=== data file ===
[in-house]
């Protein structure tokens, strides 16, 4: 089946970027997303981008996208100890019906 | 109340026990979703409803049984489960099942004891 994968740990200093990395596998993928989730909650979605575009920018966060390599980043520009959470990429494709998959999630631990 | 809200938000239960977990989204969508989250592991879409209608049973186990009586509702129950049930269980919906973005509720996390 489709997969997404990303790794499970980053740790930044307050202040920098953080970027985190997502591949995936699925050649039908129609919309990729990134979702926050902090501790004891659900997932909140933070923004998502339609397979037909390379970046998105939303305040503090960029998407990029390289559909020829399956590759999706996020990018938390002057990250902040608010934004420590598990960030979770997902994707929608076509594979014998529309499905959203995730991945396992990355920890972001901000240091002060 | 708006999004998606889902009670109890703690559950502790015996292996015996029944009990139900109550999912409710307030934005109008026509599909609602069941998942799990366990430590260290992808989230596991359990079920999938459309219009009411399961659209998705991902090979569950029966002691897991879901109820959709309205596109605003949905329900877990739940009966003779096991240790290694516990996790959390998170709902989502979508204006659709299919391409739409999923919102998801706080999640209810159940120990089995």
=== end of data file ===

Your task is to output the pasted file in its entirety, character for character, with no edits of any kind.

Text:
[in-house]
């Protein structure tokens, strides 16, 4: 089946970027997303981008996208100890019906 | 109340026990979703409803049984489960099942004891 994968740990200093990395596998993928989730909650979605575009920018966060390599980043520009959470990429494709998959999630631990 | 809200938000239960977990989204969508989250592991879409209608049973186990009586509702129950049930269980919906973005509720996390 489709997969997404990303790794499970980053740790930044307050202040920098953080970027985190997502591949995936699925050649039908129609919309990729990134979702926050902090501790004891659900997932909140933070923004998502339609397979037909390379970046998105939303305040503090960029998407990029390289559909020829399956590759999706996020990018938390002057990250902040608010934004420590598990960030979770997902994707929608076509594979014998529309499905959203995730991945396992990355920890972001901000240091002060 | 708006999004998606889902009670109890703690559950502790015996292996015996029944009990139900109550999912409710307030934005109008026509599909609602069941998942799990366990430590260290992808989230596991359990079920999938459309219009009411399961659209998705991902090979569950029966002691897991879901109820959709309205596109605003949905329900877990739940009966003779096991240790290694516990996790959390998170709902989502979508204006659709299919391409739409999923919102998801706080999640209810159940120990089995």